Banking’s Open Door Policy

“Open banking”—is it an aspirational slogan, a discrete business model or a regulatory regime? For ABA VP Rob Morgan, who works on fintech policy, “it is what you want it to be.” The term is just vague enough to accommodate a wide variety of concepts, from access to customers’ financial data up to comprehensive financial marketplaces. In Europe, open banking is closely associated with a … Continue reading Banking’s Open Door Policy

Plug and Play: Four Ways to Level Up Your Mobile Banking App

For a growing share of bank customers—especially millennials and their successors, Generation Z, mobile banking is where they will engage with their customers most frequently. According to Federal Reserve figures, 43 percent of bank customers use mobile banking, including 67 percent of millennials. According to a TD Bank survey, mobile is the fastest-growing channel for bank customers. Today, bank mobile apps offer a great deal … Continue reading Plug and Play: Four Ways to Level Up Your Mobile Banking App

Regulatory Compliance? Elementary

Jeopardy! viewers in 2011 witnessed a first in game show history: a computer not only competed in the show, but wiped the floor with its opponents. Watson, a cognitive computer system, left Ken Jennings and Brad Rutter—previously Jeopardy!’s top champions—in its dust over a three-round matchup. IBM built Watson specifically to compete in a trivia show, but the potential applications proved highly commercial. Watson is … Continue reading Regulatory Compliance? Elementary

Capturing Mobile Banking ROI for Community Banks

Offering mobile banking is often described as the “price of admission” or “table stakes” for retail banking today. Surveys bear that out—according to a recent survey by the Federal Reserve and the Conference of State Bank Supervisors, 95 percent of community banks offer mobile banking or will do so in the near future.

But while mobile banking is becoming universal, it can still cause heartburn for bankers uncertain about the return on investment. How can bankers quantify the efficiencies, savings, sales and ultimately profits that they hope mobile will bring? Continue reading “Capturing Mobile Banking ROI for Community Banks”

How to Understand and Partner with Marketplace Lenders

Bankers who think they aren’t facing competition from nonbank marketplace lenders should take a closer look, according to bank technology leaders speaking at ABA’s National Conference for Community Bankers in Palm Desert, Calif.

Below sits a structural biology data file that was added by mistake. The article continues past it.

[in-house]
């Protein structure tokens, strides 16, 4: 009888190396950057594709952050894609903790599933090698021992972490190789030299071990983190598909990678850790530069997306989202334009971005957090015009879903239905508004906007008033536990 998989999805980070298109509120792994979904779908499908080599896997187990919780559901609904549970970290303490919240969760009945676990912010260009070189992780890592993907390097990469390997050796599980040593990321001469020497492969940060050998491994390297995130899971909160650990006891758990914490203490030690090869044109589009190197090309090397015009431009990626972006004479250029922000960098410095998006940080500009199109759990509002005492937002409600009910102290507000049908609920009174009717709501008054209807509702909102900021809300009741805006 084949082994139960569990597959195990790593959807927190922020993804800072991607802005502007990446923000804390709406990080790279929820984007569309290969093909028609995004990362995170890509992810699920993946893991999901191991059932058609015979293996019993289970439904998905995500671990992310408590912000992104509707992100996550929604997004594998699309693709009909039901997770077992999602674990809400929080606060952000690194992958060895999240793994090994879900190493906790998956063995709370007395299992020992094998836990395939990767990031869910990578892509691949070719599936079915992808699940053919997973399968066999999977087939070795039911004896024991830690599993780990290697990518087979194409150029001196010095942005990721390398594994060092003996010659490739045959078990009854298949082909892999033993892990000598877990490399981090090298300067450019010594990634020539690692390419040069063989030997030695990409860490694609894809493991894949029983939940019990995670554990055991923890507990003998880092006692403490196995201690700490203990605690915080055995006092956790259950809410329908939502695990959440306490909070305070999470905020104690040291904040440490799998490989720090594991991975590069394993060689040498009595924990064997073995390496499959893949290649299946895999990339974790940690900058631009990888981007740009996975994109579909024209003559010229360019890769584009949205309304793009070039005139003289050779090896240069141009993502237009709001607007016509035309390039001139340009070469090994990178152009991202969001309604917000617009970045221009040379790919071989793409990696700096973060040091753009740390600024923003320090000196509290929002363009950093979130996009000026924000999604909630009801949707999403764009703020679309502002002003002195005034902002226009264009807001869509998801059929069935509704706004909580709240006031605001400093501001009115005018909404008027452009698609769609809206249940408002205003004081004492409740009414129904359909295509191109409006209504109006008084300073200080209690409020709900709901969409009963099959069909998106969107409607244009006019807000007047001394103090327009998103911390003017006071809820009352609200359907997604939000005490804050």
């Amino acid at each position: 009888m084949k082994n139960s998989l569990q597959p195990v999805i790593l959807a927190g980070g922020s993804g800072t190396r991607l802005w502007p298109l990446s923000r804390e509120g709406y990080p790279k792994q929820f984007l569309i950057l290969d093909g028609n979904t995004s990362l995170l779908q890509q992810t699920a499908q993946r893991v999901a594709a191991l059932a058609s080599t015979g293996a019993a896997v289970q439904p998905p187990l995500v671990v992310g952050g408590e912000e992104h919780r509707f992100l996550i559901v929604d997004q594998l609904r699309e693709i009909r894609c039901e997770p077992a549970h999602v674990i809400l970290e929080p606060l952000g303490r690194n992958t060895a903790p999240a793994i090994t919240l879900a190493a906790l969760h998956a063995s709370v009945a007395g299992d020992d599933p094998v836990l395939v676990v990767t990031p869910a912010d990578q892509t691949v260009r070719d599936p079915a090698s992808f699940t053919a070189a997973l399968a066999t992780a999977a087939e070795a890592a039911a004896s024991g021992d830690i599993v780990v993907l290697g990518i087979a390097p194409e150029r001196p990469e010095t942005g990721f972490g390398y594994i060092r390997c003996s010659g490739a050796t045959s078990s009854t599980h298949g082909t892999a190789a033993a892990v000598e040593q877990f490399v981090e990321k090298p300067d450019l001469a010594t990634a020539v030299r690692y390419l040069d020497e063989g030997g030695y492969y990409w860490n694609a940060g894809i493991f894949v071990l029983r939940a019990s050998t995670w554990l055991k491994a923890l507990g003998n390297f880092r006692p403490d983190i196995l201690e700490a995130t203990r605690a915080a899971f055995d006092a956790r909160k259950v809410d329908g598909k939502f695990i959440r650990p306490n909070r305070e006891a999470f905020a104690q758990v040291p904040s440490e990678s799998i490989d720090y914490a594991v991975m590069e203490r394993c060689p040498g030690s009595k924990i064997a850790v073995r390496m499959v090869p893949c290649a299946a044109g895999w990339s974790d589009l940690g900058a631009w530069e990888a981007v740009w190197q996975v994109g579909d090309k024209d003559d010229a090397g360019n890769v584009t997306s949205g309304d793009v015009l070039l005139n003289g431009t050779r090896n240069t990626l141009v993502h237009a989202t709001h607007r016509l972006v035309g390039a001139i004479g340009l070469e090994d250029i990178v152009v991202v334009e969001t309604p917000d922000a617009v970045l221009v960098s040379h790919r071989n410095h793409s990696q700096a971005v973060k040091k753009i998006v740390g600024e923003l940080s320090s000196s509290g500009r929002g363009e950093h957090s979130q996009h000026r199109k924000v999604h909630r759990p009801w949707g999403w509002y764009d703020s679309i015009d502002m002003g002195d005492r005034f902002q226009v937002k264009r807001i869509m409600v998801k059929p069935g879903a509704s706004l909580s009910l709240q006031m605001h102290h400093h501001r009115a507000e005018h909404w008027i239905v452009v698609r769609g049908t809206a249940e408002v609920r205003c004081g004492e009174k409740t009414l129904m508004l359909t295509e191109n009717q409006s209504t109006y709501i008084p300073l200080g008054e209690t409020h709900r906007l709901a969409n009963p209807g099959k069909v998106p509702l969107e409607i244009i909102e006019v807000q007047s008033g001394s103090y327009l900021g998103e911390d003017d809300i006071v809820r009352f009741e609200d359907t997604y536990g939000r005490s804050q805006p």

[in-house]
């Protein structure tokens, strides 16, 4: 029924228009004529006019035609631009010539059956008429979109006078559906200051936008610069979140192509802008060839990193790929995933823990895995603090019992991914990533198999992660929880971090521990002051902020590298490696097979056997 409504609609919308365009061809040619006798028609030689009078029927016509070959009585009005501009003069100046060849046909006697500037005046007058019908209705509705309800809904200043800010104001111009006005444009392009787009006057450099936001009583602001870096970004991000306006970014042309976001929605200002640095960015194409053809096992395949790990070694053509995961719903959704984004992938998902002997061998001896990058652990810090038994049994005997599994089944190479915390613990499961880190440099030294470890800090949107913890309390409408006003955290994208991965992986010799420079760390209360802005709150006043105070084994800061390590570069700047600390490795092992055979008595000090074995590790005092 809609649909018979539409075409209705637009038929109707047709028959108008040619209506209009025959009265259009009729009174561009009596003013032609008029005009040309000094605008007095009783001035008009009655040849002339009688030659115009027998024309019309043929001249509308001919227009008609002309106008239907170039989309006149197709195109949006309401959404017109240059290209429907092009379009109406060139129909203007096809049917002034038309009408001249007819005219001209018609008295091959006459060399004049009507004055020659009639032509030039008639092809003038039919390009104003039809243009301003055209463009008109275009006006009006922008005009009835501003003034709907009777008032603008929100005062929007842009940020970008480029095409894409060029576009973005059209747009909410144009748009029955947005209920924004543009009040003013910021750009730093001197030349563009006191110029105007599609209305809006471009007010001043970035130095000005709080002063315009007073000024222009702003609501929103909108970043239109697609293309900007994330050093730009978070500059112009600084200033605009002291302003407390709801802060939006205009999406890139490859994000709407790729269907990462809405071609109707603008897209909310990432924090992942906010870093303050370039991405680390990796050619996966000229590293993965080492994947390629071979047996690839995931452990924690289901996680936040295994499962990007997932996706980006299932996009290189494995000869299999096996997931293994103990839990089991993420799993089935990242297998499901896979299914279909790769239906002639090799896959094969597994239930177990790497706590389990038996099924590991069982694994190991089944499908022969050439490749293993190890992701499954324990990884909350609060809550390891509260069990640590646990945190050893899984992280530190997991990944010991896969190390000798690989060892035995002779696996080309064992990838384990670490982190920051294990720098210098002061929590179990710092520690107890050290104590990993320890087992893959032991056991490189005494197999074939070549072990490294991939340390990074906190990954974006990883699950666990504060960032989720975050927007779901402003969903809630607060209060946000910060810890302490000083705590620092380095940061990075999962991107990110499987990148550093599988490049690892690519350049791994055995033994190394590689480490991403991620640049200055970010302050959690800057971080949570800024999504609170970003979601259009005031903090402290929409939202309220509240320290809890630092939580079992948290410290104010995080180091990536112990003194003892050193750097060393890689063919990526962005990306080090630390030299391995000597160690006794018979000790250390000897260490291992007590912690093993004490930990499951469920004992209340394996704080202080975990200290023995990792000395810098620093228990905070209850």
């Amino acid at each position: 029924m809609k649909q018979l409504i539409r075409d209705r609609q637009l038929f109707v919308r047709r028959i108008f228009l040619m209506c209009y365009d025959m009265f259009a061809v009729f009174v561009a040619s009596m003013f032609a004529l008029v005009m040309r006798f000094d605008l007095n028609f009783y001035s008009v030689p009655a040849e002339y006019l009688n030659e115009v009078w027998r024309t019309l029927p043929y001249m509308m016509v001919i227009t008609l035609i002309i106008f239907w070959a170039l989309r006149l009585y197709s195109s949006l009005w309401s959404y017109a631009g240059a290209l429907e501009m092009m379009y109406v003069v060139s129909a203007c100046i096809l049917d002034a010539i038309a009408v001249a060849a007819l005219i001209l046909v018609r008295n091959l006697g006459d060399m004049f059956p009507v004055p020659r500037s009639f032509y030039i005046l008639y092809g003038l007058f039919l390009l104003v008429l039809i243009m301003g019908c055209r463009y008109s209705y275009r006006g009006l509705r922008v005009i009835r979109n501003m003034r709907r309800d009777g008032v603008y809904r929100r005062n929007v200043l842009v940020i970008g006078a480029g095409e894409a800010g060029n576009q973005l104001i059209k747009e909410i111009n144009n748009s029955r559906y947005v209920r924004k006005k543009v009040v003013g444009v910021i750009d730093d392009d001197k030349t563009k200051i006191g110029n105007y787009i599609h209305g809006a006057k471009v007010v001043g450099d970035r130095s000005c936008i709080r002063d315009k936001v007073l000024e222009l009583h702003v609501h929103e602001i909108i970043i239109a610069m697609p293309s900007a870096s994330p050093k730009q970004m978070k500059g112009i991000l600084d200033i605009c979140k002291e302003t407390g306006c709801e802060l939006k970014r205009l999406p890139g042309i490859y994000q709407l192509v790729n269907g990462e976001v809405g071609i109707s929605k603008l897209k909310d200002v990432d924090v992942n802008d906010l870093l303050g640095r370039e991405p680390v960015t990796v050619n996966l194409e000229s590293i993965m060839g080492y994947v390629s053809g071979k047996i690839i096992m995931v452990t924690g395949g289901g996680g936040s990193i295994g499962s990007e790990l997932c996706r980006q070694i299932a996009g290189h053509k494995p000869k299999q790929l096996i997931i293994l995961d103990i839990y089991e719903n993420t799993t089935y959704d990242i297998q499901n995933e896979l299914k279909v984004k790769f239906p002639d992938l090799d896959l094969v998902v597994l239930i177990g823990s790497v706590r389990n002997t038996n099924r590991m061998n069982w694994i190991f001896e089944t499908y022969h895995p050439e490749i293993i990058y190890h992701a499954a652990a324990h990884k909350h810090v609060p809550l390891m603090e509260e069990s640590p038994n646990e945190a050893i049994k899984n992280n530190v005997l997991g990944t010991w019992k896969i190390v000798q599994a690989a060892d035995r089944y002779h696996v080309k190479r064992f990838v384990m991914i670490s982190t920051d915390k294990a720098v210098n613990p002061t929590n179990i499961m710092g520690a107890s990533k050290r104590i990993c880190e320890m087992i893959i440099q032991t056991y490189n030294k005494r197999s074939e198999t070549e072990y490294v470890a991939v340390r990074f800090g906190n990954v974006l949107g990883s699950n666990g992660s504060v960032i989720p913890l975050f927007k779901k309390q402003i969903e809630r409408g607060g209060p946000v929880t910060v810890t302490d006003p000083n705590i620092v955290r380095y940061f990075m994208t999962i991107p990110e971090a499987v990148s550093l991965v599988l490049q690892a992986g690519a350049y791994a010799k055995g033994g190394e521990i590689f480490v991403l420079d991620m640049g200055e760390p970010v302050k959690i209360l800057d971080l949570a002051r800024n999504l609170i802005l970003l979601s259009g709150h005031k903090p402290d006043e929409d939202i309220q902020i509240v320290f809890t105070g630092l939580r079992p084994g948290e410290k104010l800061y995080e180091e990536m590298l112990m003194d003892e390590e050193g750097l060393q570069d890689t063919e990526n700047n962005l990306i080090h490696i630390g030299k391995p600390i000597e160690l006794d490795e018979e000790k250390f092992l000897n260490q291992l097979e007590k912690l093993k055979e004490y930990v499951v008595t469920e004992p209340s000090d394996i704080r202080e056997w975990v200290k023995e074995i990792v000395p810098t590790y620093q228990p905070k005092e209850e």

At Boston-based Eastern Bank, chief digital officer Dan O’Malley led an effort to review transaction data from across the bank’s deposit accounts and extract intelligence. “It’s eye-opening to see how many of your customers—both consumers and small businesses—are taking loans from alternative providers” like Lending Club, he says, noting that 5 percent of Eastern’s business customers are making payments to a nonbank marketplace lender and that the rate has been doubling annually. Continue reading “How to Understand and Partner with Marketplace Lenders”

Something Wiki This Way Comes

Web 2.0: It’s a fast-paced, interactive free-for-all. On Web 2.0 platforms, Internet users generate their own content. They create massive virtual communities around shared interests. And it’s growing by leaps and bounds.

Many people have embraced Web 2.0. Many have not. But whatever they think of Web 2.0, donors should be aware of how social media affects their public image. And few things affect public image as much as Wikipedia, the free, online, interactive encyclopedia. Continue reading “Something Wiki This Way Comes”

Foundations and Wikis

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Wikipedia is just one example of a wiki—a collaborative website that allows users to modify its content. First created by programmer Ward Cunningham in 1994, wikis are named after the Hawaiian word for “fast.” Since then, thousands of other wikis have proliferated, far more than just the Wikimedia Foundation’s sites.

One of the most prominent wikis is the Encyclopedia of Life, available online at eol.org. It traces its origins to the 2007 TED conference, where biologist E. O. Wilson articulated the need for a comprehensive record of life on earth. “Human-forced climate change alone—again, if unabated—could eliminate a quarter of surviving species during the next five decades,” he explained. “What will we and all future generations lose if much of the living environment is thus degraded?” Continue reading “Foundations and Wikis”